Political Appeal of Bashing American Unions May Have PeakedBy
Gallup poll finds support for labor at highest since 2008
Walker ended presidential campaign built on clash with workers
Unions might never recover the strength they had decades ago, but recent signs suggest renewed support for labor, or at least an end to its run as a Republican bogeyman.
After building a campaign around his battle with government workers, Wisconsin Governor Scott Walker abruptly ended his presidential campaign Sept. 21. His decision came a month after a Gallup Poll found that support for unions jumped 5 percentage points in the past year to its highest level nationwide since 2008.
“People are waking up and realizing that unions are important to establishing balance in our economy,” said Stephanie Bloomingdale, secretary-treasurer of the Wisconsin State AFL-CIO. “People are very anxious about what’s happening to the American middle class. And income inequality is at an all-time high.”
In recent weeks, labor organizations have seen concrete advances after years of bad news. Days after Walker’s exit, workers at an Alabama truck-parts factory voted 2-to-1 to join the United Automobile Workers after years of organizing failures throughout the South. In Missouri, Republican legislators on Sept. 16 fell a dozen votes short of overturning Democratic Governor Jay Nixon’s veto of a right-to-work bill.
Public approval of unions is up 10 percentage points since 2008, to 58 percent, according to the Gallup survey released Aug. 17. Women and people ages 18 to 34 provided the strongest support.
Walker, who restricted most collective-bargaining rights for state public employees in 2011, attempted to revive his sliding presidential poll numbers by vowing Sept. 14 to do the same at the national level. His support continued to plummet, and a week later he was out of the race.
New Jersey Governor Chris Christie, who gained fame by battling teacher unions in his state, remains mired in back of the Republican presidential pack, with polls showing him in the low single digits.
“For a politician looking to reach a broad national audience with an anti-union strategy, they should look at the data,” said Frank Newport, editor-in-chief of the Gallup Poll. He called the drop in union support in recent years an aberration and said the recovery is like a “rubber band bouncing back to where it was.”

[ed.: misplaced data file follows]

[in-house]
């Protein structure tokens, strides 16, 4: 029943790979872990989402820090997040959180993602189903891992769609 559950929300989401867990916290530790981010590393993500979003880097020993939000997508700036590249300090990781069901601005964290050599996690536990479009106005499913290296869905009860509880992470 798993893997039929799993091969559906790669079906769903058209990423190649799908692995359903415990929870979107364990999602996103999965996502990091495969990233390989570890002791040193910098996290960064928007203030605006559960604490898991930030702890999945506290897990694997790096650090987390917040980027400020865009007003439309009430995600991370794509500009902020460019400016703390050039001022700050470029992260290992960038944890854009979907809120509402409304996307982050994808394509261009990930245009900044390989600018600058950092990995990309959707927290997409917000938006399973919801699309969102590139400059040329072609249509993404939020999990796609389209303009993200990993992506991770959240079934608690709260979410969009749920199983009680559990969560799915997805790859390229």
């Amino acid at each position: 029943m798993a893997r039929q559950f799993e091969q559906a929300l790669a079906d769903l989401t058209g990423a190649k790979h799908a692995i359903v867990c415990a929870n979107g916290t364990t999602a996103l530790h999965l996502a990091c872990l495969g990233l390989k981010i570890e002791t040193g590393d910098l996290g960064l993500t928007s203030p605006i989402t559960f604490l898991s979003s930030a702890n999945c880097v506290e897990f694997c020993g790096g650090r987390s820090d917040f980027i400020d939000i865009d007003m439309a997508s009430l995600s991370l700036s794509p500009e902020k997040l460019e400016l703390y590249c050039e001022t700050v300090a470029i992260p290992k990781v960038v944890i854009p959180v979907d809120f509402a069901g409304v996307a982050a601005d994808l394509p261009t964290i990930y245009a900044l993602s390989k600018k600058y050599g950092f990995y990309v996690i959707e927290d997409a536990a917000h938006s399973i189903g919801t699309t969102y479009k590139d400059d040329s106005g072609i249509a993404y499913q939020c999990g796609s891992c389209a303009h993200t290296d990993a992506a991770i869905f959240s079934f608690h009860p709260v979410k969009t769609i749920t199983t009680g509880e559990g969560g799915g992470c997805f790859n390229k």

Part of the reason for the issue’s flagging potency may be that the union movement has ever less muscle. Fifty years ago, about one-third of the workforce was unionized. Last year, about 11 percent was, according to the U.S. Bureau of Labor Statistics.
Alabama and South Carolina lured automakers with promises of financial support, training for workers and a free hand for management. The vote last week to join the UAW by workers at the Commercial Vehicle Group in Piedmont, Alabama, is an unusual gain. Still, the plant employs only about 150 workers.
Matt Patterson, executive director of the Center for Worker Freedom, said the vote was an anomaly for unions.
“They’re still shrinking,” said Patterson, whose Washington-based nonprofit lobbies against unionization. “Even though there are victories, like in Alabama, they’re going to have to have a lot more momentum than this to reverse this catastrophic free-fall of the past few decades.”
Union setbacks in recent years included right-to-work laws in the industrial heartland states of Indiana, Michigan and, this year, Wisconsin, the 25th state to do so. Those laws, which let employees bypass union dues and membership, have been championed by business groups and many Republicans who say they stimulate economic development. Critics argue they drive down wages and hurt middle-class earning power.
The issue is now being fought out at the local level. In Kentucky, a dozen counties declared themselves right-to-work jurisdictions. Those moves are being challenged by unions in federal court.
Missouri, which has solid Republican legislative majorities, failed to override the veto of a right-to-work measure by Nixon, a Democrat. Twenty Republicans voted against the override.
“It’s probably going to take a new governor to get this done,” said Dan Mehan, president and chief executive officer of the Missouri Chamber of Commerce and Industry.
Illinois Republican Governor Bruce Rauner is insisting that local units of government can declare themselves right-to-work zones. He has also pushed for the elimination of collective bargaining in local contracts. The Democratic-controlled legislature has rejected both proposals, adding to a budget impasse that enters its third month this week.
The Gallup poll might suggest the need for politicians such as Rauner to re-calculate.
“Republicans might be moderating their approach to attacking organized labor,” said Robert Bruno, a Chicago-based assistant professor of labor and industrial relations at the University of Illinois. “There’s a backlash against the growing income divide, and organized labor is benefiting from that.”
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